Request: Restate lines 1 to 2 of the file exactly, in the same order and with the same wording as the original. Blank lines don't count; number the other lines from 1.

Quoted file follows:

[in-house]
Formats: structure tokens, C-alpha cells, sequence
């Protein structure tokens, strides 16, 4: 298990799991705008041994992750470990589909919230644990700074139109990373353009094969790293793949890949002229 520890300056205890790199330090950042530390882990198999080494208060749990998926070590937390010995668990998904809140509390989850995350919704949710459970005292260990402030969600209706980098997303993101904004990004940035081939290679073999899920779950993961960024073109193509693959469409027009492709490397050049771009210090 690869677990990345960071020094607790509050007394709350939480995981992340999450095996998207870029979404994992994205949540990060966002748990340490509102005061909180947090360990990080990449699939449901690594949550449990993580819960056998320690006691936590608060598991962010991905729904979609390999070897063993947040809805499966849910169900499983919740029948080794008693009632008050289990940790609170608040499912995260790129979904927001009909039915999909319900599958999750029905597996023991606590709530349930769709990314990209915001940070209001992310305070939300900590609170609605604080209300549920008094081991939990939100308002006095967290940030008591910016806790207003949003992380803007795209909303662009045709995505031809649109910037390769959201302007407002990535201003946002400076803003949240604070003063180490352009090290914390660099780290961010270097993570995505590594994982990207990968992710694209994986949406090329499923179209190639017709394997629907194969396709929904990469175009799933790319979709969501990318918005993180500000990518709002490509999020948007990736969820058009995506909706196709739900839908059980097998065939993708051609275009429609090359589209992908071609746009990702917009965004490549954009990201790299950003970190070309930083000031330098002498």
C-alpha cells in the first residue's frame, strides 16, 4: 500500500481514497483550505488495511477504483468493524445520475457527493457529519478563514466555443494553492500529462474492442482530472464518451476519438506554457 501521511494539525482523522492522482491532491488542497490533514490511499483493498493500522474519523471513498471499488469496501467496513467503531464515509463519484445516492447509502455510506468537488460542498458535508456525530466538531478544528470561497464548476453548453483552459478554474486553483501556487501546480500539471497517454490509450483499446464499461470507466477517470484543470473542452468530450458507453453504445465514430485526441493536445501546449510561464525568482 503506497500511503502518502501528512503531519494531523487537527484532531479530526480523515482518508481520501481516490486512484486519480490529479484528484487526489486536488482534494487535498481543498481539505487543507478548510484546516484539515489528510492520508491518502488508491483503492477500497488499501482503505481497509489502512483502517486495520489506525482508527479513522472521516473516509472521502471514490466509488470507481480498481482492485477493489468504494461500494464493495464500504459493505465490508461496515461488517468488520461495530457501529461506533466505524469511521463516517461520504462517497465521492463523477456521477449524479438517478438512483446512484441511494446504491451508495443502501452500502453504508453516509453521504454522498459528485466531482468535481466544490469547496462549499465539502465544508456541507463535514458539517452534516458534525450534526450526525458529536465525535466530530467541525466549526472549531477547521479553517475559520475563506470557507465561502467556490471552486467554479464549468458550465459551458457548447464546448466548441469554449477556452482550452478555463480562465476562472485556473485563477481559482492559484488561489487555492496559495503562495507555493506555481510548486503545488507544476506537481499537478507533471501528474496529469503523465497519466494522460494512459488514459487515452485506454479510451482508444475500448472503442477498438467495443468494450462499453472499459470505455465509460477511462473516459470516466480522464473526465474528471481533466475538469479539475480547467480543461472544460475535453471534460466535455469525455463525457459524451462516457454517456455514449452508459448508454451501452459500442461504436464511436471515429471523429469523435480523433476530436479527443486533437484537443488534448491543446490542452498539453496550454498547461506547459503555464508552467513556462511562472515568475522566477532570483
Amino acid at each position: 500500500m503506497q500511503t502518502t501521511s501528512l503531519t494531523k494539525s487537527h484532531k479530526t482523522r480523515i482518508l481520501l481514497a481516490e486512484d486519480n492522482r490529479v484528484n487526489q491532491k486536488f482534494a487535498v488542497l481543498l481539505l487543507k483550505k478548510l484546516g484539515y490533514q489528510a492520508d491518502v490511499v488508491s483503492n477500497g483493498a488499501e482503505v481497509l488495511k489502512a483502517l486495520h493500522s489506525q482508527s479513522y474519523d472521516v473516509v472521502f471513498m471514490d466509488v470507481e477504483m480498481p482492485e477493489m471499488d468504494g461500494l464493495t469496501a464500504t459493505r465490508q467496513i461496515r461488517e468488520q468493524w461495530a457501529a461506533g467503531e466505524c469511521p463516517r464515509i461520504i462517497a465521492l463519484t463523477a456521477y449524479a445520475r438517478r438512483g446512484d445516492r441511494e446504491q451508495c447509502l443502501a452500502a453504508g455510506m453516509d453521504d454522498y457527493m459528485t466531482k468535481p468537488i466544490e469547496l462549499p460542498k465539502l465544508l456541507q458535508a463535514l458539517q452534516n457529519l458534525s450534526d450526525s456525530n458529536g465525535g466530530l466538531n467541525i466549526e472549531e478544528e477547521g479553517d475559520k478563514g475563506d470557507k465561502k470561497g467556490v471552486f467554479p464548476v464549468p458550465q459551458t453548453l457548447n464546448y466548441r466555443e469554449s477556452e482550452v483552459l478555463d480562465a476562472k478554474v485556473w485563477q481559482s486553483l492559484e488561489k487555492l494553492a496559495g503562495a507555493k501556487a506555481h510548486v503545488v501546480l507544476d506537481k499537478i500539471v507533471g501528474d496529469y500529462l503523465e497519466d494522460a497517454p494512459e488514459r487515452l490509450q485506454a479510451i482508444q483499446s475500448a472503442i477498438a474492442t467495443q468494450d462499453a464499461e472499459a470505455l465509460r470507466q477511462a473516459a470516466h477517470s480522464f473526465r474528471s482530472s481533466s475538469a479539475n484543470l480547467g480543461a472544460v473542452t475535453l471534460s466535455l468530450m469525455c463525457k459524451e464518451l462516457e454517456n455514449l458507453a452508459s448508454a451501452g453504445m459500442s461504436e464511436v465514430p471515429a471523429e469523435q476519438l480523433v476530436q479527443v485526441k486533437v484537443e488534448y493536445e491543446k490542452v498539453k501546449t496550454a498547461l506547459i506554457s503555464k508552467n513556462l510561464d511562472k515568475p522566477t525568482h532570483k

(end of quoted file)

[in-house]
Formats: structure tokens, C-alpha cells, sequence